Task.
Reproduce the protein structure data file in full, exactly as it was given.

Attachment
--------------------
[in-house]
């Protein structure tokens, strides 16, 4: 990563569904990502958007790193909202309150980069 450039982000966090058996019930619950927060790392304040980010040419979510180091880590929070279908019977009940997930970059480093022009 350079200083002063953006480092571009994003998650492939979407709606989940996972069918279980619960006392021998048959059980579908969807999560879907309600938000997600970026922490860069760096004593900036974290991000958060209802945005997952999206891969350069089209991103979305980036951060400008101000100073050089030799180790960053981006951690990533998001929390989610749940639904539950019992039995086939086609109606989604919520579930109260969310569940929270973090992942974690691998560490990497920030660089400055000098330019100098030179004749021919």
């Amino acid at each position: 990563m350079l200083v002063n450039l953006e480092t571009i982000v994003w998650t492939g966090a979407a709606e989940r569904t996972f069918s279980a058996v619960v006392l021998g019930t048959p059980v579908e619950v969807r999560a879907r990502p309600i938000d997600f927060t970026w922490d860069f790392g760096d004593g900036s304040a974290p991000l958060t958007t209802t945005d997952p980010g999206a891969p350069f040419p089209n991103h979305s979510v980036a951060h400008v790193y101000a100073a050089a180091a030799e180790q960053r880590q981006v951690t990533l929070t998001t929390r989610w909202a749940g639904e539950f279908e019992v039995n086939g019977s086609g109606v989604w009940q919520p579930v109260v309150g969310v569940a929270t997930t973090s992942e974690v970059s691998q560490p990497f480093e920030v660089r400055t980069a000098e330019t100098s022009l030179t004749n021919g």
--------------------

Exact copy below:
[in-house]
């Protein structure tokens, strides 16, 4: 990563569904990502958007790193909202309150980069 450039982000966090058996019930619950927060790392304040980010040419979510180091880590929070279908019977009940997930970059480093022009 350079200083002063953006480092571009994003998650492939979407709606989940996972069918279980619960006392021998048959059980579908969807999560879907309600938000997600970026922490860069760096004593900036974290991000958060209802945005997952999206891969350069089209991103979305980036951060400008101000100073050089030799180790960053981006951690990533998001929390989610749940639904539950019992039995086939086609109606989604919520579930109260969310569940929270973090992942974690691998560490990497920030660089400055000098330019100098030179004749021919």
């Amino acid at each position: 990563m350079l200083v002063n450039l953006e480092t571009i982000v994003w998650t492939g966090a979407a709606e989940r569904t996972f069918s279980a058996v619960v006392l021998g019930t048959p059980v579908e619950v969807r999560a879907r990502p309600i938000d997600f927060t970026w922490d860069f790392g760096d004593g900036s304040a974290p991000l958060t958007t209802t945005d997952p980010g999206a891969p350069f040419p089209n991103h979305s979510v980036a951060h400008v790193y101000a100073a050089a180091a030799e180790q960053r880590q981006v951690t990533l929070t998001t929390r989610w909202a749940g639904e539950f279908e019992v039995n086939g019977s086609g109606v989604w009940q919520p579930v109260v309150g969310v569940a929270t997930t973090s992942e974690v970059s691998q560490p990497f480093e920030v660089r400055t980069a000098e330019t100098s022009l030179t004749n021919g």